In a recent town hall meeting in Derry, New Hampshire, Romney took his own swipe at the EPA:
The key statement: “I don’t think carbon is a pollutant in the sense of harming our bodies.” Read More
This is a guest post by Jamie L. Vernon, Ph.D., a research scientist and policy wonk, who encourages the scientific community to get engaged in the policy-making process
The Department of Energy has released a new series of public service announcements designed to motivate the public to save energy. They’re calling it a consumer education campaign and running with the slogan:
“Save Money By Saving Energy”
The campaign currently features two videos that “educate” the public on the obvious point that saving energy puts money in your pocket. While I applaud the effort, I wonder if they’ve chosen the best approach. It is logical to assume that saving money, especially during these difficult economic times, might be a motivator for behavioral change. However, I’m not sure that an appeal to logic is the most effective strategy.
A common theme here at The Intersection is the greater effect that emotional appeals will have on voters and consumers. Granted the campaign was created pro bono by Texas-based advertising agency GSD&M, but that seems all the more reason they could have chosen a different, more scientifically-informed tact.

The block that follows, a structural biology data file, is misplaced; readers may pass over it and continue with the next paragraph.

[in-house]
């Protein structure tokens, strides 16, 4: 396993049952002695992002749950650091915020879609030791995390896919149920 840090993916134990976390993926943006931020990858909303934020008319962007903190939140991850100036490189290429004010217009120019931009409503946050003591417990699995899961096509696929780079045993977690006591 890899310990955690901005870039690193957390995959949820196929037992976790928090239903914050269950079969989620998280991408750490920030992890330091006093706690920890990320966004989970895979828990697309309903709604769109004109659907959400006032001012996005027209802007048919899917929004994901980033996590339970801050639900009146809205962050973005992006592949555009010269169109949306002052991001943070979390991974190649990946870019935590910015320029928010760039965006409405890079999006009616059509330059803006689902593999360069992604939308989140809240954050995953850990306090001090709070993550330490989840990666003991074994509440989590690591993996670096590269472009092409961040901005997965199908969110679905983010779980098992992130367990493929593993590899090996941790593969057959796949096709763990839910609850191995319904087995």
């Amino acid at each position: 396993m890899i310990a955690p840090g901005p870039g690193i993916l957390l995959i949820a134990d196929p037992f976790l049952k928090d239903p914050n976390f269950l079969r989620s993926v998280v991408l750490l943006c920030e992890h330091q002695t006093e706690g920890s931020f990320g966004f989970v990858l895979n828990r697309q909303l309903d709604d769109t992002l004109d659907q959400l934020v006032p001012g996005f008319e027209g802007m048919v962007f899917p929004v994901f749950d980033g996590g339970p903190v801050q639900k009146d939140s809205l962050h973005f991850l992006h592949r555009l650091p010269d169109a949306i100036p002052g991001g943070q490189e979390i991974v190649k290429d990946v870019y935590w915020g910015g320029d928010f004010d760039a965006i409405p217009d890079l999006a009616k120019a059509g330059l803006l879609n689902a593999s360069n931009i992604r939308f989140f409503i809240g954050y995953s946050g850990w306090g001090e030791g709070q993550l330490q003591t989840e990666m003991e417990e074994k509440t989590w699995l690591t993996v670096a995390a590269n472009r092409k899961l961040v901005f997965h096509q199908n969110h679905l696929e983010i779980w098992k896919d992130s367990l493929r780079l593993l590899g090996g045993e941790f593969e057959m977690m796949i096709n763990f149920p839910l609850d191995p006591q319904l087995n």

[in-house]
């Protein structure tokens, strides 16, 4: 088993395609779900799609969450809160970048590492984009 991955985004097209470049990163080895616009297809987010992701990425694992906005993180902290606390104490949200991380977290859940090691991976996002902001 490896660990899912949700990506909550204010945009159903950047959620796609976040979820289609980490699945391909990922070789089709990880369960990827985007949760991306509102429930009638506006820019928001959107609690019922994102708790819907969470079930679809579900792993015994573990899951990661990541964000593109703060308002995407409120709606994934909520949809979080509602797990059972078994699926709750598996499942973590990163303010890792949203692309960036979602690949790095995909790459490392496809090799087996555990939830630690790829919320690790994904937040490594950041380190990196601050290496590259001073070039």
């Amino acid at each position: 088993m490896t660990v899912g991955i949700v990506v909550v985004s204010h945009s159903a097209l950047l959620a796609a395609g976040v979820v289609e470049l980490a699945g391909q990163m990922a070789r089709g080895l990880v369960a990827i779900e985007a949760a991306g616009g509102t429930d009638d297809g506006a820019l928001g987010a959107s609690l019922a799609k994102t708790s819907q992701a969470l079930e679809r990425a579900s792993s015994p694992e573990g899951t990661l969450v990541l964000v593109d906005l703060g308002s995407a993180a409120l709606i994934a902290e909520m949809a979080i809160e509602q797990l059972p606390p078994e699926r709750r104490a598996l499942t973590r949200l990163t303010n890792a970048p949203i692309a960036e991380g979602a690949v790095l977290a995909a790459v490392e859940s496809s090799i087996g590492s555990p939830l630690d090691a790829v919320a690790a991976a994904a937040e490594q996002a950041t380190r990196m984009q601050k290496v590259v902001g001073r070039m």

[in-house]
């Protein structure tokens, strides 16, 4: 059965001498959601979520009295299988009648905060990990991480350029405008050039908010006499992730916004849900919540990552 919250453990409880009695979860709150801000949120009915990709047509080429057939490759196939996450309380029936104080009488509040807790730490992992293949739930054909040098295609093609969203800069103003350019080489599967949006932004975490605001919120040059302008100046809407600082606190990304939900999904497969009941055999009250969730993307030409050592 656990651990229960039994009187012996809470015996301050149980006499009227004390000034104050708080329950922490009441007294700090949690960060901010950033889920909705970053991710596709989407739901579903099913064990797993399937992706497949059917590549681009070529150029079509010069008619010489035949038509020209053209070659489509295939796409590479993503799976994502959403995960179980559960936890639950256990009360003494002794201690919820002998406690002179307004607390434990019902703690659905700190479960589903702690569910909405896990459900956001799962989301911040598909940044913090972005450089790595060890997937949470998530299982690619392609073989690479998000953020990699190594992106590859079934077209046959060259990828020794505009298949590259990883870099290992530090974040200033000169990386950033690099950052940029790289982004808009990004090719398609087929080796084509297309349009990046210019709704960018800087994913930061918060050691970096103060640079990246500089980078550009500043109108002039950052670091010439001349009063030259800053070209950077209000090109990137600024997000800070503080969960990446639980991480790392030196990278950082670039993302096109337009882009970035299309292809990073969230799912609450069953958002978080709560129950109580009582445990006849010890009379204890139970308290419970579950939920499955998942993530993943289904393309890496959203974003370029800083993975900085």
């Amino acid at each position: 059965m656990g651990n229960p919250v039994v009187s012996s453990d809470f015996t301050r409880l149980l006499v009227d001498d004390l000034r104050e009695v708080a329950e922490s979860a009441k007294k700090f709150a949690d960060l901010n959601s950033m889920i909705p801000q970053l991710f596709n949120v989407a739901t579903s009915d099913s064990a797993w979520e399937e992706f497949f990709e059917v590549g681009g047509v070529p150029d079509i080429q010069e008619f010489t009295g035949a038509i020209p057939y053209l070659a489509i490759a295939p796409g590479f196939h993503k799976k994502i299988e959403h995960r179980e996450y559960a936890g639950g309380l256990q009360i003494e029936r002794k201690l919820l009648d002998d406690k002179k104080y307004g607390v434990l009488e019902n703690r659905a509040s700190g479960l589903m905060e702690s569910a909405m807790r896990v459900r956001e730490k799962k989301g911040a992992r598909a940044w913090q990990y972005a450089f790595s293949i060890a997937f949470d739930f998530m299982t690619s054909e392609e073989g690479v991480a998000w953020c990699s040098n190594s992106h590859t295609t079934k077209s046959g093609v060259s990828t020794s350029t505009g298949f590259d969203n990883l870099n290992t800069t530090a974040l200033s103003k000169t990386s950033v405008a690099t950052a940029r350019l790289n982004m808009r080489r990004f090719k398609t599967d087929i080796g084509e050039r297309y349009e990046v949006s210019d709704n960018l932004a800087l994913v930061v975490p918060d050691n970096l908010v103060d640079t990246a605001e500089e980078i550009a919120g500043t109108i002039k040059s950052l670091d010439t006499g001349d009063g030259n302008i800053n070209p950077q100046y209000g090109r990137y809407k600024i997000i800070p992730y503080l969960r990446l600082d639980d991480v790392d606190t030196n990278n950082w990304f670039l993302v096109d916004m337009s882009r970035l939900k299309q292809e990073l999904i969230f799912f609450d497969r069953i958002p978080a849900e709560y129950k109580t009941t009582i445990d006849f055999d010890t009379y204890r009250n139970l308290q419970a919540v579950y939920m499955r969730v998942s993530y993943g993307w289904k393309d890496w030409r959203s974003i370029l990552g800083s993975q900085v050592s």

The videos are informative as you can see here:
But, will it effect behavioral changes? Read More
by Jon Winsor
Conventional incandescent light bulbs are tremendously inefficient. Only about 10% of the energy used to power the light bulb actually goes to producing light, and the remaining 90% is emitted as heat. And it’s easy to see why. An incandescent bulb filament relies on the fact that it’s a poor conductor of electricity. It’s essentially the same concept used by inexpensive space heaters. So doubtless, the technology could be improved—the same way that many appliances have been improved by efficiency standards over the years.